Be active in state and local government.  Trump may be president, but he is NOT the whole government.  He’s pledged to sign a horrifically anti-LGBTQ “First Amendment Defense Act” which has me terrified and nauseated, but I can sleep just a little bit easier knowing that the state of Maryland and the city of Baltimore have laws in place against discrimination on the basis of sexuality or gender.  Cities and states have enormous power and a crucial role to play in resisting Trump’s agenda, but that won’t happen without citizen action.  Call–don’t just email–your state and local government officials.  Put them on speed dial.  Attend town halls and other events where you can voice your concerns to government officials in person.  Make your voice heard in government.

Run for office.  If you want to take it a step further, you can become the local government yourself.  School boards, town councils, and other local positions are often overlooked when we think about putting “our people” in power, but the truth is we need grassroots resistance within the government from the bottom up.  So if you are politically inclined, consider running.  Even if you yourself don’t want to run, you can support organizations like She Should Run and hit the campaign trail to get out the vote for candidates who support the resistance.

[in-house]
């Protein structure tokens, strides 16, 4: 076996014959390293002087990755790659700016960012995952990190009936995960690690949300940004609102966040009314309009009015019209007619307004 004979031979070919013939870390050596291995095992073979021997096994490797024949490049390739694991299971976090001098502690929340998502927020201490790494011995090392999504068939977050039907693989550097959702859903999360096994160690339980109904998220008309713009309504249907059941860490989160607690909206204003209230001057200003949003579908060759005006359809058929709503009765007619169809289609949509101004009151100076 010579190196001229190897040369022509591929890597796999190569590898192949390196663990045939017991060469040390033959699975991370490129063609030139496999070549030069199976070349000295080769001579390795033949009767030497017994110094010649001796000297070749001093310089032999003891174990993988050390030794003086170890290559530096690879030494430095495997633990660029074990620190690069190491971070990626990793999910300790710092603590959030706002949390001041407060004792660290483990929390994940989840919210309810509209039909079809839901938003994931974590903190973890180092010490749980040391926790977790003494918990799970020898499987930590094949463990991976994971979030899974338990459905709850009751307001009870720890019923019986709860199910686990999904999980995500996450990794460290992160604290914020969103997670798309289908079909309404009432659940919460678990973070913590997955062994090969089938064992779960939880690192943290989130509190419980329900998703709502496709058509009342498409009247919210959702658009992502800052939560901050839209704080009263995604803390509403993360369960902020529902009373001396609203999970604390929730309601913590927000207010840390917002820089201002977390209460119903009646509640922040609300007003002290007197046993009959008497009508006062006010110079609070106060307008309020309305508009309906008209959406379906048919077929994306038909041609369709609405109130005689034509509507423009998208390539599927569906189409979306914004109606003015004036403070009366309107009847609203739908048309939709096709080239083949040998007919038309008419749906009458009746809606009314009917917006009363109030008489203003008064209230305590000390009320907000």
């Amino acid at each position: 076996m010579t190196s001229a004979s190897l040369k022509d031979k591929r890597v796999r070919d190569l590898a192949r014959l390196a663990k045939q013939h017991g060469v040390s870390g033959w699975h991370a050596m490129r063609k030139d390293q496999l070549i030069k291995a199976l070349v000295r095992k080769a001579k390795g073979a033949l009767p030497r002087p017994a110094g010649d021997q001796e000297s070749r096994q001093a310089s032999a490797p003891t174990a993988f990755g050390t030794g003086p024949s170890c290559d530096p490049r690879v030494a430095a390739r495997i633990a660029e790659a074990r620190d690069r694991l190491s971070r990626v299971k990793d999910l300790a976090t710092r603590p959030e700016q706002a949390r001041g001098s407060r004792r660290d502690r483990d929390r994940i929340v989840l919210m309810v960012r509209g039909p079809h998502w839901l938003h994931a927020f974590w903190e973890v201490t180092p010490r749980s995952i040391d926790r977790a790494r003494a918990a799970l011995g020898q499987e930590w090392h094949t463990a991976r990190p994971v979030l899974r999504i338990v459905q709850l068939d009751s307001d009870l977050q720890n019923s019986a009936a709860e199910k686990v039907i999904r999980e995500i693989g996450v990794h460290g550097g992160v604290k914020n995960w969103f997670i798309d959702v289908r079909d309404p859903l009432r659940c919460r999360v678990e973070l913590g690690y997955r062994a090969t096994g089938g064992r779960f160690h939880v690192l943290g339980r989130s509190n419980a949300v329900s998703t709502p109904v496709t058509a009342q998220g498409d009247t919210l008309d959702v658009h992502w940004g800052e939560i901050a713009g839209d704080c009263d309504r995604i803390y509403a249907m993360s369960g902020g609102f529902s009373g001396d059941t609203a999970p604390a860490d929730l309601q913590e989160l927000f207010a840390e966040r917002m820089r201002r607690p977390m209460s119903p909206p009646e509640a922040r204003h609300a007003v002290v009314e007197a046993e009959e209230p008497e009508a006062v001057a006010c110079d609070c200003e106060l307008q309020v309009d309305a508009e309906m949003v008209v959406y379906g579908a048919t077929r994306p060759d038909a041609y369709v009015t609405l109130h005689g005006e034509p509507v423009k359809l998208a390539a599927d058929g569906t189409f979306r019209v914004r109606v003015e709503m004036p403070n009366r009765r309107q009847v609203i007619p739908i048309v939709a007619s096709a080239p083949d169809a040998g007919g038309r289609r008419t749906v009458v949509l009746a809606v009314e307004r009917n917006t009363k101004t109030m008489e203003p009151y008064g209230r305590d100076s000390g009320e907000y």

Organize and participate in marches and demonstrations.  Was the Women’s March your idea of a rollicking good time?  Awesome!  There are so many more marches you can attend.  If you’re not sure where and when they are, there are plenty of groups that can help.  Put yourself on the mailing list for your local chapter of SURJ (Showing Up for Racial Justice).  Follow environmental, LGBTQ, feminist, and racial and economic justice groups on social media to keep up with what’s going on.  If you’ve been in the activism game for a while and you’re already a pro at showing up and marching, you might want to consider organizing some marches of your own.  If you’re new to it, you might want to hold off on starting your own protest until you’ve had a chance to learn from those who have been on the ground for years.